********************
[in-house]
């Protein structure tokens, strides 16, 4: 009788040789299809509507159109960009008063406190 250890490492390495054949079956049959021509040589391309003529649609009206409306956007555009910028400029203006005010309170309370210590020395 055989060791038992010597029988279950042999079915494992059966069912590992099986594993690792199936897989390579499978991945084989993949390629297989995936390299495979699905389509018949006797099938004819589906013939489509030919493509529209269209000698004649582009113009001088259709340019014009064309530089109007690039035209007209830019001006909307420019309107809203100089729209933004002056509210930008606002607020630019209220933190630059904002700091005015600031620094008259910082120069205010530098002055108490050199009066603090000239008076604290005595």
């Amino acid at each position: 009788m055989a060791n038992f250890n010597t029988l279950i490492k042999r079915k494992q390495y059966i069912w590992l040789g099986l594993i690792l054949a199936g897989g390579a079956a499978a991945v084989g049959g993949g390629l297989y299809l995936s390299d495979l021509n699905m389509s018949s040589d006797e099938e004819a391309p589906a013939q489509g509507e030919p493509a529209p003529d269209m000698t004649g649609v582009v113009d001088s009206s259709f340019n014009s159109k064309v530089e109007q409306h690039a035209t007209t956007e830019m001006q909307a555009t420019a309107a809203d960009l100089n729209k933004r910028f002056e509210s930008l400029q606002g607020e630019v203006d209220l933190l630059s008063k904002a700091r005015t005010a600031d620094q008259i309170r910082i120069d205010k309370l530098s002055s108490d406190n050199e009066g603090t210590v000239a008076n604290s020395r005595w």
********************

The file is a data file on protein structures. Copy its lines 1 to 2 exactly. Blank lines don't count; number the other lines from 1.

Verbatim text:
[in-house]
């Protein structure tokens, strides 16, 4: 009788040789299809509507159109960009008063406190 250890490492390495054949079956049959021509040589391309003529649609009206409306956007555009910028400029203006005010309170309370210590020395 055989060791038992010597029988279950042999079915494992059966069912590992099986594993690792199936897989390579499978991945084989993949390629297989995936390299495979699905389509018949006797099938004819589906013939489509030919493509529209269209000698004649582009113009001088259709340019014009064309530089109007690039035209007209830019001006909307420019309107809203100089729209933004002056509210930008606002607020630019209220933190630059904002700091005015600031620094008259910082120069205010530098002055108490050199009066603090000239008076604290005595």